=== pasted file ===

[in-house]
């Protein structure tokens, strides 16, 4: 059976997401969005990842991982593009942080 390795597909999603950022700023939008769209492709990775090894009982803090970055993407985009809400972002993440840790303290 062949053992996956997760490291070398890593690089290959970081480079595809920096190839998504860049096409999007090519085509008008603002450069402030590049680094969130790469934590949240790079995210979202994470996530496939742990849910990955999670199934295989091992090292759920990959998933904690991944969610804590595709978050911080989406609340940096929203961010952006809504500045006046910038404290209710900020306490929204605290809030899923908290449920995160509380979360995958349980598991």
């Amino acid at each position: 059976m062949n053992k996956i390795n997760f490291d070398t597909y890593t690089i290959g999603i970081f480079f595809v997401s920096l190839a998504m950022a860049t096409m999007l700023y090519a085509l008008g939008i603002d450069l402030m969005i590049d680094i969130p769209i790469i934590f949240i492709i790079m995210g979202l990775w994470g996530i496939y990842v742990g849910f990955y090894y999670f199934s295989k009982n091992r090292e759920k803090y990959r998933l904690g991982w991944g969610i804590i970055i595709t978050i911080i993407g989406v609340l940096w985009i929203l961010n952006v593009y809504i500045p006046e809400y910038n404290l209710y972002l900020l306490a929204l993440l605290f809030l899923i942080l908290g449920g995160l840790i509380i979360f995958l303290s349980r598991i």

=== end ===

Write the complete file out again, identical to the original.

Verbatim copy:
[in-house]
């Protein structure tokens, strides 16, 4: 059976997401969005990842991982593009942080 390795597909999603950022700023939008769209492709990775090894009982803090970055993407985009809400972002993440840790303290 062949053992996956997760490291070398890593690089290959970081480079595809920096190839998504860049096409999007090519085509008008603002450069402030590049680094969130790469934590949240790079995210979202994470996530496939742990849910990955999670199934295989091992090292759920990959998933904690991944969610804590595709978050911080989406609340940096929203961010952006809504500045006046910038404290209710900020306490929204605290809030899923908290449920995160509380979360995958349980598991």
């Amino acid at each position: 059976m062949n053992k996956i390795n997760f490291d070398t597909y890593t690089i290959g999603i970081f480079f595809v997401s920096l190839a998504m950022a860049t096409m999007l700023y090519a085509l008008g939008i603002d450069l402030m969005i590049d680094i969130p769209i790469i934590f949240i492709i790079m995210g979202l990775w994470g996530i496939y990842v742990g849910f990955y090894y999670f199934s295989k009982n091992r090292e759920k803090y990959r998933l904690g991982w991944g969610i804590i970055i595709t978050i911080i993407g989406v609340l940096w985009i929203l961010n952006v593009y809504i500045p006046e809400y910038n404290l209710y972002l900020l306490a929204l993440l605290f809030l899923i942080l908290g449920g995160l840790i509380i979360f995958l303290s349980r598991i």